Ciao, mi presento... (2 Viewers)

gray

Senior Member
Moderator
Apr 22, 2003
30,141
So there's a group of old ladies who often walk past my house speaking Italian.

How would I say to them "I always hear you speaking Italian and I'm trying to learn it"? :)
 

Martin

Senior Member
Dec 31, 2000
56,870
People that age are very big on greetings, so you would start with a greeting.

Buona sera! Vi vedo sempre parlare italiano. Sto cercando di imparare.
literal: "You (plural) see always speak Italian. Am searching to learn."
 

gray

Senior Member
Moderator
Apr 22, 2003
30,141
Thanks M, super helpful as always.

Why is it "sto cercando" instead of "sono cercando"? Does 'sto' denote present continuous? And is "vi vedo" rather than 'I hear you' just how an Italian would express it?
 

Martin

Senior Member
Dec 31, 2000
56,870
Thanks M, super helpful as always.

Why is it "sto cercando" instead of "sono cercando"? Does 'sto' denote present continuous?
Because the present continuous is formed with stare, not essere. In English they both mean "to be".

And is "vi vedo" rather than 'I hear you' just how an Italian would express it?
Yeah, there are many subtle differences in formulation between English and Italian. That's one of the challenges of the language. I find "vi vedo" more natural in this context, but you could also say "vi sento".
 

gray

Senior Member
Moderator
Apr 22, 2003
30,141
@Martin I'm doing a listening quiz and got "e il suo cane", which I translated as "it is his dog", but it said I was wrong because the correct answer is it is her dog". How am I supposed to know the difference? There was no other context given.
 

Ocelot

Midnight Marauder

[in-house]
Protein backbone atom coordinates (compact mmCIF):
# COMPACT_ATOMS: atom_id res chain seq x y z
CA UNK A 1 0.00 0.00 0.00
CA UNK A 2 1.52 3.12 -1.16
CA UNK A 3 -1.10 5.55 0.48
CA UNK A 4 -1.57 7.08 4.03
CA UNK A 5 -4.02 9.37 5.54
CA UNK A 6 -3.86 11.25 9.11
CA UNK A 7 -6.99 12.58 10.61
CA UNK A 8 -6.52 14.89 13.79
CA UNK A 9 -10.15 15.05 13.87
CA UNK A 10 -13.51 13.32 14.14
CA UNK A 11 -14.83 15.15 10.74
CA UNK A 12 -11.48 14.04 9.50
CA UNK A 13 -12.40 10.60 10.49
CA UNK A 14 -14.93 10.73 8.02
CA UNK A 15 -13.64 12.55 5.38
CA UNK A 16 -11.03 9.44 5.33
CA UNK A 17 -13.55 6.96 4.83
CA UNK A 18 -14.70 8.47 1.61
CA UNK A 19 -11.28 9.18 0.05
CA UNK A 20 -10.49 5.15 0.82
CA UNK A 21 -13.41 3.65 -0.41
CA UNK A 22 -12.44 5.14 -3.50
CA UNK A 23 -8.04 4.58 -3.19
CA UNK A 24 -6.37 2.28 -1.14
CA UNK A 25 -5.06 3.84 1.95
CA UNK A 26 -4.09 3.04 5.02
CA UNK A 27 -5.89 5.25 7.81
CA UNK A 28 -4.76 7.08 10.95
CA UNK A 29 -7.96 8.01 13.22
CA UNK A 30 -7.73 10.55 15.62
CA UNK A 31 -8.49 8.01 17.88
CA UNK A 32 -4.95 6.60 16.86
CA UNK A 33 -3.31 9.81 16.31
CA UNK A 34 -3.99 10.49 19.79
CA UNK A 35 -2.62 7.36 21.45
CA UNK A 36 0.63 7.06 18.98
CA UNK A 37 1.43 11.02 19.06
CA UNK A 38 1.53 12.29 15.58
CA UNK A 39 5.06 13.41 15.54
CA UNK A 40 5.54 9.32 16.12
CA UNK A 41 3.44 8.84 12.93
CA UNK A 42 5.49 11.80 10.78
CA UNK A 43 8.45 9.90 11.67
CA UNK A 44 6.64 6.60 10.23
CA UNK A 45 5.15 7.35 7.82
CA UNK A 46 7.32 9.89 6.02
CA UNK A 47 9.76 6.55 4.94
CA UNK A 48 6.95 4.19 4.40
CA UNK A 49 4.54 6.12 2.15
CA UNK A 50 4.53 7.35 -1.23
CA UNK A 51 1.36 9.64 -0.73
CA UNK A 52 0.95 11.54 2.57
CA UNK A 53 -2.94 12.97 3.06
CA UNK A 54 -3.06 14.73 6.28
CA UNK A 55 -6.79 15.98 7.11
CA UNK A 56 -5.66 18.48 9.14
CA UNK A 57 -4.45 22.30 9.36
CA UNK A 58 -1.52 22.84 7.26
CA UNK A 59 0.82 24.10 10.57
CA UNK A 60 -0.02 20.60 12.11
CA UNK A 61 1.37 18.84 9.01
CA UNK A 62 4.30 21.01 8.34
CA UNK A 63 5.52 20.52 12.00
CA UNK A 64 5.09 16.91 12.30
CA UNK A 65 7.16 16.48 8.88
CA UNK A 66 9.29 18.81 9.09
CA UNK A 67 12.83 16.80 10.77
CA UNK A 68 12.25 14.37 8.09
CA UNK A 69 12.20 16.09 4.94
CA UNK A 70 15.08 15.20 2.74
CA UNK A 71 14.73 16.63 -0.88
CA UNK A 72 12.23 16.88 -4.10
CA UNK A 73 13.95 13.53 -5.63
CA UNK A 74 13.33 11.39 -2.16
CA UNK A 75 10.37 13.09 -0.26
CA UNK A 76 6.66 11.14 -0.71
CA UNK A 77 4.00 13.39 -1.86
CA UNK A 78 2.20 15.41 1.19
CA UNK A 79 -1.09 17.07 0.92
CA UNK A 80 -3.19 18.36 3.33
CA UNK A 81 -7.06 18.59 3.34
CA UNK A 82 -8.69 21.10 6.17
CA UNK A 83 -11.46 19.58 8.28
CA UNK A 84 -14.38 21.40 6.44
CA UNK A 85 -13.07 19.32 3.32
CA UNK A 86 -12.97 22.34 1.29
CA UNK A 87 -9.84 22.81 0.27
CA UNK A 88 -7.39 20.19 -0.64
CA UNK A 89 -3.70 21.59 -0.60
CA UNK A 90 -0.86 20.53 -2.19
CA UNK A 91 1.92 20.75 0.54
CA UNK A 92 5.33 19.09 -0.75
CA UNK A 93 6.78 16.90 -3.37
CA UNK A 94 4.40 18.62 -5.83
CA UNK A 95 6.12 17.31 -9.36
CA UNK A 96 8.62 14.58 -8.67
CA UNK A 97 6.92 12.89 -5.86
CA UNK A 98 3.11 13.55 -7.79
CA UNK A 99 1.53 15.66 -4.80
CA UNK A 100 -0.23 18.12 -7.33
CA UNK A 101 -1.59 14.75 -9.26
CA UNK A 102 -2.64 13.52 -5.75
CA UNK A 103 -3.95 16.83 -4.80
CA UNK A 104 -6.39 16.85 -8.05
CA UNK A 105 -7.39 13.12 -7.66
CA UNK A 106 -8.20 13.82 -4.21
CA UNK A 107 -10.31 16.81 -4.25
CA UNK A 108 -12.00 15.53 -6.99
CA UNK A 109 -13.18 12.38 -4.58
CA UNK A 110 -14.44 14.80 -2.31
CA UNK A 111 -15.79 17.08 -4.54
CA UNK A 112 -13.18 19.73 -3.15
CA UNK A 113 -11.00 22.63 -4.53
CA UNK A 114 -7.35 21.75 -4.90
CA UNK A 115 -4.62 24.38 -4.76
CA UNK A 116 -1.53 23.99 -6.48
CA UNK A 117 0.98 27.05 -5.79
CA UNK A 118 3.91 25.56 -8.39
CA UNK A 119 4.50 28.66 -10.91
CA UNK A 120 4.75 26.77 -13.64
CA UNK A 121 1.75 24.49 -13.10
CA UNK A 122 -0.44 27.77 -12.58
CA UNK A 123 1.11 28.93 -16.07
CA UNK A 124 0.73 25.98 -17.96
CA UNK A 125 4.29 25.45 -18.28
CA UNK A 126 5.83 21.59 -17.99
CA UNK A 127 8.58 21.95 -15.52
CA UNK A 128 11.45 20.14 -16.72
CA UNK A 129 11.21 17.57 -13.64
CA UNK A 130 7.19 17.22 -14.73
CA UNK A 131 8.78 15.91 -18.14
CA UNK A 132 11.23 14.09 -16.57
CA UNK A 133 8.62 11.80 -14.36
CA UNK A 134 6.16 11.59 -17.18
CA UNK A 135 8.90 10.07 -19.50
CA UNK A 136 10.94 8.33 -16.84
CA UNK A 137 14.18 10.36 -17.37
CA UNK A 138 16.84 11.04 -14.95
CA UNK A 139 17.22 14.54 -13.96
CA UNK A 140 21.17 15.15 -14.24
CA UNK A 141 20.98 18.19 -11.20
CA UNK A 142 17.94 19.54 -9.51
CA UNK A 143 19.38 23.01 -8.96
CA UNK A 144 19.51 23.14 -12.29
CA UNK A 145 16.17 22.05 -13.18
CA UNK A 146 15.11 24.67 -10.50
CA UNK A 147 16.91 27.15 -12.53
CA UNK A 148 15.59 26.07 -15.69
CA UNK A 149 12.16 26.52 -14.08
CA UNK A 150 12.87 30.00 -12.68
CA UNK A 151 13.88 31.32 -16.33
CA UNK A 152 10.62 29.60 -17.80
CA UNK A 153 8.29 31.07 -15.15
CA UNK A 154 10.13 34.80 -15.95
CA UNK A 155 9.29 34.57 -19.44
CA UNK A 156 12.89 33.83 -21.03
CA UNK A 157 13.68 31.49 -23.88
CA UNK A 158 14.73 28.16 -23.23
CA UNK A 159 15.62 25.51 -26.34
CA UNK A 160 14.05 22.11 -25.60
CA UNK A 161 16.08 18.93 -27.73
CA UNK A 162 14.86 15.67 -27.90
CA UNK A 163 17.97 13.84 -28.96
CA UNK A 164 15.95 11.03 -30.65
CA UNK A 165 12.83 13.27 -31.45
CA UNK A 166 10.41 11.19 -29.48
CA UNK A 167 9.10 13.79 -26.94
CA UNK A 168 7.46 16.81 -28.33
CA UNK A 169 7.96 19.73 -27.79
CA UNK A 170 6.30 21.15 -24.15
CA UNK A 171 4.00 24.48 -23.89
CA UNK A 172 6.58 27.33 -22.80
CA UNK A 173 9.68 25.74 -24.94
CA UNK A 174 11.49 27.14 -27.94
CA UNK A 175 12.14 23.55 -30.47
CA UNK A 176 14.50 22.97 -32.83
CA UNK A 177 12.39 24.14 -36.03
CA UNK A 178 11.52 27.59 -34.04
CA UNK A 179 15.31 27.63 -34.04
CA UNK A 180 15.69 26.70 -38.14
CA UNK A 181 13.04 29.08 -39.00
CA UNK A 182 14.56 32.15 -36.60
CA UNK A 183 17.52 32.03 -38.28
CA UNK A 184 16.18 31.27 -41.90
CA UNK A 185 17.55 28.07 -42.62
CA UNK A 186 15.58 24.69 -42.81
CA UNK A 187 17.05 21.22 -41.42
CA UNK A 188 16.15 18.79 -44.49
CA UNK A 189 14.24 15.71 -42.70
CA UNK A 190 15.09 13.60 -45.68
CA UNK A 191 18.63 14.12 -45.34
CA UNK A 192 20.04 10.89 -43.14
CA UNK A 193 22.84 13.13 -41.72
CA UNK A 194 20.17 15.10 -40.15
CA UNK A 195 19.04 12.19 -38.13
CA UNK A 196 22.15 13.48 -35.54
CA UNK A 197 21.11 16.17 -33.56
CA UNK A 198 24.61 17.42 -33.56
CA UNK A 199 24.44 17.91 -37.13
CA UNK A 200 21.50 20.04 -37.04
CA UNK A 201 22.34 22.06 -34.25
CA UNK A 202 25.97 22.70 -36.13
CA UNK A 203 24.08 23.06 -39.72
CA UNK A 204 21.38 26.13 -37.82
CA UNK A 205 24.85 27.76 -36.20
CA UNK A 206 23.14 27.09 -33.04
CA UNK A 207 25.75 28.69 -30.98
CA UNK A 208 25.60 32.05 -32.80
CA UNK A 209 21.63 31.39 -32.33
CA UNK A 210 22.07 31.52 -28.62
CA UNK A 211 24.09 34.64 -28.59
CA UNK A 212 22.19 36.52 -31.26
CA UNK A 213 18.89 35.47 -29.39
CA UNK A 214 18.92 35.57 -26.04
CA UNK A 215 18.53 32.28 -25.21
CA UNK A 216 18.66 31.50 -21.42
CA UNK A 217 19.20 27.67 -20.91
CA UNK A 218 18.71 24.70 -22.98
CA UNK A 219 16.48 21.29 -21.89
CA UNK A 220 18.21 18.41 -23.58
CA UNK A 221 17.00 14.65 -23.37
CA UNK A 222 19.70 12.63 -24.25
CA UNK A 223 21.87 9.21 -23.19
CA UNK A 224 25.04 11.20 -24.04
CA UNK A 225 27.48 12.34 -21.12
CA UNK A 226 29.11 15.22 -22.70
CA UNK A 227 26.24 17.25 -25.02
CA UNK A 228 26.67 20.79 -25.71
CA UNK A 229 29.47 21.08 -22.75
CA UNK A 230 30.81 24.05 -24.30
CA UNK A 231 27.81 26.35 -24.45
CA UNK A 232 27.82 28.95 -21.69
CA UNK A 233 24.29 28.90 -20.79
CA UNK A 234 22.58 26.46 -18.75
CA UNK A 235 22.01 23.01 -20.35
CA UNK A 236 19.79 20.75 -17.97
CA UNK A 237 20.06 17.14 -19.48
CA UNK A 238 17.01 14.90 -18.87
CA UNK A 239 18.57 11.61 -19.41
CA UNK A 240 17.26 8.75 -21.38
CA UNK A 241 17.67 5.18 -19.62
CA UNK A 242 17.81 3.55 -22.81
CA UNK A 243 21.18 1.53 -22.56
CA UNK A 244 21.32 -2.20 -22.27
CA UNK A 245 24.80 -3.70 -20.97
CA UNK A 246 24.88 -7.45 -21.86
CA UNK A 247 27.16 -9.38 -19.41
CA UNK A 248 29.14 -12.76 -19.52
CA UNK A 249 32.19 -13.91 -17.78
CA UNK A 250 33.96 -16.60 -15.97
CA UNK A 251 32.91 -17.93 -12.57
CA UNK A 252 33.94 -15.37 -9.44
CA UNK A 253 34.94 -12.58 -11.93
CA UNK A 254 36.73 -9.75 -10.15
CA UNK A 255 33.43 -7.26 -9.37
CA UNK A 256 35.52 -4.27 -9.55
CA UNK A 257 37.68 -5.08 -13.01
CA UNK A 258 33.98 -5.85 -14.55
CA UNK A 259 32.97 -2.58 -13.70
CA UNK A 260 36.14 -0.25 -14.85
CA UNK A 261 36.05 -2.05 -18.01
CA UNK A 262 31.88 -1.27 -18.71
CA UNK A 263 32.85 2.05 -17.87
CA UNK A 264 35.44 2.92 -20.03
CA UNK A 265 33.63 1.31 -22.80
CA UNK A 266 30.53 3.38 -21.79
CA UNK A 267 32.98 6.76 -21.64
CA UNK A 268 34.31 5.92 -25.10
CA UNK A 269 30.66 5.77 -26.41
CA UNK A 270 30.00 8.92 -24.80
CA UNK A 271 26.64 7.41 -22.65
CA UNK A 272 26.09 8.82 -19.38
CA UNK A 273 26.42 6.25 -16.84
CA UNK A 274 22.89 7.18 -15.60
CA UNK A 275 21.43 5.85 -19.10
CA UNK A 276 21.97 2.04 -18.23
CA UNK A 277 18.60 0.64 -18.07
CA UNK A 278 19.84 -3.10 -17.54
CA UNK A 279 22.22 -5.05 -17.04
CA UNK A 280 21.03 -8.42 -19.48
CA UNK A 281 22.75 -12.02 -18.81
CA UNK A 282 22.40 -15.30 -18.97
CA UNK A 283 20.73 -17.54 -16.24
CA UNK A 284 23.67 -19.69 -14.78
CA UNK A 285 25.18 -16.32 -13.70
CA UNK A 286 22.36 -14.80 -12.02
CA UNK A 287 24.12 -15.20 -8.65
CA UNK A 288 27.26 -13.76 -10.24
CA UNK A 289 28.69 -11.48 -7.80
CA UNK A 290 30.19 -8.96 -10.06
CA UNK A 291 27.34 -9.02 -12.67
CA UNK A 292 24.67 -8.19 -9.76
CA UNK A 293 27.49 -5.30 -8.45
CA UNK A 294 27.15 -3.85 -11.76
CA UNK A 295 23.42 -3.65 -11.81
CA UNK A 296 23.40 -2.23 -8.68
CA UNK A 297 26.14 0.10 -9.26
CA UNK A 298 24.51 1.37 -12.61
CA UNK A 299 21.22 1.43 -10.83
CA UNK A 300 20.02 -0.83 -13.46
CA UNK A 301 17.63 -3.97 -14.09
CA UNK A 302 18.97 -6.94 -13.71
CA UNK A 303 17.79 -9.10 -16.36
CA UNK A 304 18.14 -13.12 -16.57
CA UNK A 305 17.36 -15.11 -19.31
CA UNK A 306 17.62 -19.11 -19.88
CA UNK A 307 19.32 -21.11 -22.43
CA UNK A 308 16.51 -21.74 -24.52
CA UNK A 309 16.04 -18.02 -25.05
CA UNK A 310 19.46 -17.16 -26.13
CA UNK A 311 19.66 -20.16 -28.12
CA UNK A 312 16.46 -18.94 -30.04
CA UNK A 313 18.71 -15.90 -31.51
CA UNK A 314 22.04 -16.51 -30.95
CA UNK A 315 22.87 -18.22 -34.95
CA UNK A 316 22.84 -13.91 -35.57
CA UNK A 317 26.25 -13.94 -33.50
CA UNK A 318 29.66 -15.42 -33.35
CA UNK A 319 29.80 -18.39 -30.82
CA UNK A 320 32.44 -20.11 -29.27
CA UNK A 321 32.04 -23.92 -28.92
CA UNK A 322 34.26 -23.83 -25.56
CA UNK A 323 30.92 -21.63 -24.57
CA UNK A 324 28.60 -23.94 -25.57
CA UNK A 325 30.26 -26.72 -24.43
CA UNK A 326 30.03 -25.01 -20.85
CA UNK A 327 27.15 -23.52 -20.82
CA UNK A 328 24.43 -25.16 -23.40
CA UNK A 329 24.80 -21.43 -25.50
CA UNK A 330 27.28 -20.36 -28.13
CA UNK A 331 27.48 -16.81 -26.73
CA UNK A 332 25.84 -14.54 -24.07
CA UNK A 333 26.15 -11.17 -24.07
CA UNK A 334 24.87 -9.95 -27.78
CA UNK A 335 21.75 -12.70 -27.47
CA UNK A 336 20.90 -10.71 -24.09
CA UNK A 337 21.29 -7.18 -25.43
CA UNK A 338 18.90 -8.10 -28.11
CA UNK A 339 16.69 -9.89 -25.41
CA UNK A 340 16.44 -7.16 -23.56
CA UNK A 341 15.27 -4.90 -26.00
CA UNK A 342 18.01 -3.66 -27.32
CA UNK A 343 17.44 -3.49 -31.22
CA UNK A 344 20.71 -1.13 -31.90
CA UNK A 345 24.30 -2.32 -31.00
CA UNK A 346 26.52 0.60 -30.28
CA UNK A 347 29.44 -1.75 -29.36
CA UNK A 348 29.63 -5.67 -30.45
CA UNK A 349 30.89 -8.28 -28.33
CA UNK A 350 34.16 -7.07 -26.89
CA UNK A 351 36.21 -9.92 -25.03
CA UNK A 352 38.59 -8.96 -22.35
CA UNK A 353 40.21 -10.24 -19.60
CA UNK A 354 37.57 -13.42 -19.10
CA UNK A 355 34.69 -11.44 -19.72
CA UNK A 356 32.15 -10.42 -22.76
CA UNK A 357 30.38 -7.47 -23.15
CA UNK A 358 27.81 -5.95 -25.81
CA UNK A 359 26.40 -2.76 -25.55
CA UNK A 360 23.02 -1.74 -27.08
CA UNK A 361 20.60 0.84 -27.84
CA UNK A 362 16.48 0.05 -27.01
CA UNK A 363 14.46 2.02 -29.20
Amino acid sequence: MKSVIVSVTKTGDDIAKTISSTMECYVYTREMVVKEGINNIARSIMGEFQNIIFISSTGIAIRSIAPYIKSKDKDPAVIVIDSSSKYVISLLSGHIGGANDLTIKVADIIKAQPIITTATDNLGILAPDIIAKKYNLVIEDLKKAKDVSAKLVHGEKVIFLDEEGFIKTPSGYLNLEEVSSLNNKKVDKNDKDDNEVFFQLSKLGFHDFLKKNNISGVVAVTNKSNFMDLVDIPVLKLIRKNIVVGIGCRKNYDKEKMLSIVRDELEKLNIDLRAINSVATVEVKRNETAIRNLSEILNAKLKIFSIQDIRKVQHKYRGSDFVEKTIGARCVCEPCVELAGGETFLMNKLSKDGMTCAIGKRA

Jul 13, 2013
18,943
@Martin I'm doing a listening quiz and got "e il suo cane", which I translated as "it is his dog", but it said I was wrong because the correct answer is it is her dog". How am I supposed to know the difference? There was no other context given.
As far as I know there isn't any way to know the gender of the owner with such an isolated statement.
 

Martin

Senior Member
Dec 31, 2000
56,870
@Martin I'm doing a listening quiz and got "e il suo cane", which I translated as "it is his dog", but it said I was wrong because the correct answer is "it is her dog". How am I supposed to know the difference? There was no other context given.
There is no distinction between the two. This is just the quiz being wrong. :)
 

JuveJay

Very Stable Genius
Moderator
Mar 6, 2007
65,200
@Ocelot @Martin ahh ok, thanks. At least I know I'm on the right track :)


Yep. Decent tool to keep you motivated and reviewing, but definitely insufficient for standalone learning.
I'm using it on and off at the moment for Spanish, plus I've been doing the Italian one parallel to that even though I'm not really learning anything, just so I can see the flaws of the software and how to work around it for Spanish.
 

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